Would probing a 100 volt circuit card with insulated tools be considered live work requiring insulated gloves or are the insulated tools considered enough shock protection?
It’s a tough question to address adequately. The specific requirement is for shock protection to safe guard an employee from coming into contact with an electrical hazard.
Article 130.7(C)(1) makes it clear that “When an employee is working within the restricted approach boundary, the worker shall wear PPE in accordance with 130.4.” The restricted approach boundary for that voltage value is “Avoid Contact” making it sort of unclear when an uninsulated part of the body would need to be protected. You could, in my opinion, argue that if you do, in fact, “avoid contact,” you should not require voltage rated, insulated rubber gloves with leather protectors, but trying to define “avoid contact,” when it means if you are touching an exposed circuit part with a tool, or with your finger gets a bit dicey.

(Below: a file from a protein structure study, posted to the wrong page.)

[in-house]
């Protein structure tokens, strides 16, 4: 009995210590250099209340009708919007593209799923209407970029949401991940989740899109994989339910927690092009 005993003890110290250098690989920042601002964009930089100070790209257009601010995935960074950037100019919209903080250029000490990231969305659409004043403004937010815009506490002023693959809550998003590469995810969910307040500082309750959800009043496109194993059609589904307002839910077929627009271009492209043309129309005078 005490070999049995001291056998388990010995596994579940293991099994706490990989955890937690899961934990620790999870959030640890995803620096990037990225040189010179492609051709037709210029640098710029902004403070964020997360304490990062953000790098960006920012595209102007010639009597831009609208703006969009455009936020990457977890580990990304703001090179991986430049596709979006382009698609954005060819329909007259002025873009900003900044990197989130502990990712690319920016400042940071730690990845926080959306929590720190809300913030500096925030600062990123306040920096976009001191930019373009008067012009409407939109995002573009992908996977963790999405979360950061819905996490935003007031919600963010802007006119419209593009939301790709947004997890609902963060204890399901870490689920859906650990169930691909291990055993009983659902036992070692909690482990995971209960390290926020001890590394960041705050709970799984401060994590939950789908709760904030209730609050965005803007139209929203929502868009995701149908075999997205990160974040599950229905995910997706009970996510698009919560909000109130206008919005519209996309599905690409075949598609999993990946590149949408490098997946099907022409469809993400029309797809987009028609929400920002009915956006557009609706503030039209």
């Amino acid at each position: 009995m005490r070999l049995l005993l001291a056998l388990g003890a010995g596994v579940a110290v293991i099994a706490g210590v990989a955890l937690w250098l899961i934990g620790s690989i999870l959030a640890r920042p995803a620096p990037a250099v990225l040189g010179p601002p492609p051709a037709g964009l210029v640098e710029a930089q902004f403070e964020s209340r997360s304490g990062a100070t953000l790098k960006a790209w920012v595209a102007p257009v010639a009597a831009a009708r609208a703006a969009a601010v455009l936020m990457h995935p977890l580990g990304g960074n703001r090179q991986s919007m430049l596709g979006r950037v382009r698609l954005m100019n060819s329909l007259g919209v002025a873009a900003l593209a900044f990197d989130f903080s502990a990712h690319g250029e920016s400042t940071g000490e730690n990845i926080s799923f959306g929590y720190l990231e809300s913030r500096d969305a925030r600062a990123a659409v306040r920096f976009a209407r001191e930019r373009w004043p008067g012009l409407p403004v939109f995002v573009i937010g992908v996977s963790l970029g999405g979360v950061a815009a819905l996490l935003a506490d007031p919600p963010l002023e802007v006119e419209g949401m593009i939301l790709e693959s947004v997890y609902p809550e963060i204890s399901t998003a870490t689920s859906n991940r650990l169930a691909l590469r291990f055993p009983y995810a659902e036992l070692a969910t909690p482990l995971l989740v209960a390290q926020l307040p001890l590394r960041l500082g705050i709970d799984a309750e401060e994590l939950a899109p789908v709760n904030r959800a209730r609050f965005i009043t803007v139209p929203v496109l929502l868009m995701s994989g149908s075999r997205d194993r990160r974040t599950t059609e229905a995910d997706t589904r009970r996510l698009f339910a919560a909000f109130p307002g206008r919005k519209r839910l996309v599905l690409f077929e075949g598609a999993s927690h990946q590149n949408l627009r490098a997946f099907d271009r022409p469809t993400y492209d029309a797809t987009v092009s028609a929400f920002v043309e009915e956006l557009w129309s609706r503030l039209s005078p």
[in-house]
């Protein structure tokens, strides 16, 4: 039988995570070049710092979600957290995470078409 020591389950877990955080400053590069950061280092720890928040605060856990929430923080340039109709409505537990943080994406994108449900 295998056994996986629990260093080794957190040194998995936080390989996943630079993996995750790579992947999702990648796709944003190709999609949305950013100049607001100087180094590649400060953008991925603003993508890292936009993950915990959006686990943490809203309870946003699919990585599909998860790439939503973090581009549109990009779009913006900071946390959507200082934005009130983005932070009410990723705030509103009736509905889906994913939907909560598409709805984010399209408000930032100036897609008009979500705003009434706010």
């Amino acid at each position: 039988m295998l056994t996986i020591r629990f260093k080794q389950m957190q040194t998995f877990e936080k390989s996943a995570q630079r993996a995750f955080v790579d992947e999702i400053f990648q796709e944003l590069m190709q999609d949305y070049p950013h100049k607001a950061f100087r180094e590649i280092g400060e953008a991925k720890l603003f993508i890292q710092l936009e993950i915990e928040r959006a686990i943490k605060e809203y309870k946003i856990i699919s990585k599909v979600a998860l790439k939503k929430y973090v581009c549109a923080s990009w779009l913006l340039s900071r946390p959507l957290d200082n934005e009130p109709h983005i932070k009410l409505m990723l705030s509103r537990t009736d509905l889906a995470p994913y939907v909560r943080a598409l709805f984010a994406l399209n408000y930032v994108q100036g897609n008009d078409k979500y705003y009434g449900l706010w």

For further clarification I would look at article 130.7(C)(7) which identifies the need for Hand and Arm protection for both the Shock and arc Flash hazards.
I would look at 130.7(C)(7)(a) for guidance, which states that “Employees shall wear rubber insulating gloves with leather protectors where there is a danger of hand injury from electrical shock due to contact with energized electrical conductors or circuit parts.”
Not cut and dried, but certainly a good guide to help you determine if you should require your qualified worker to put on those gloves. In my plant (where I am responsible for these sorts of decision) I always insist that the qualified worker wears the proper voltage rated gloves and leather protectors when performing voltage checks on energized equipment using test probes or insulated tools of any kind. Better safe than sorry.
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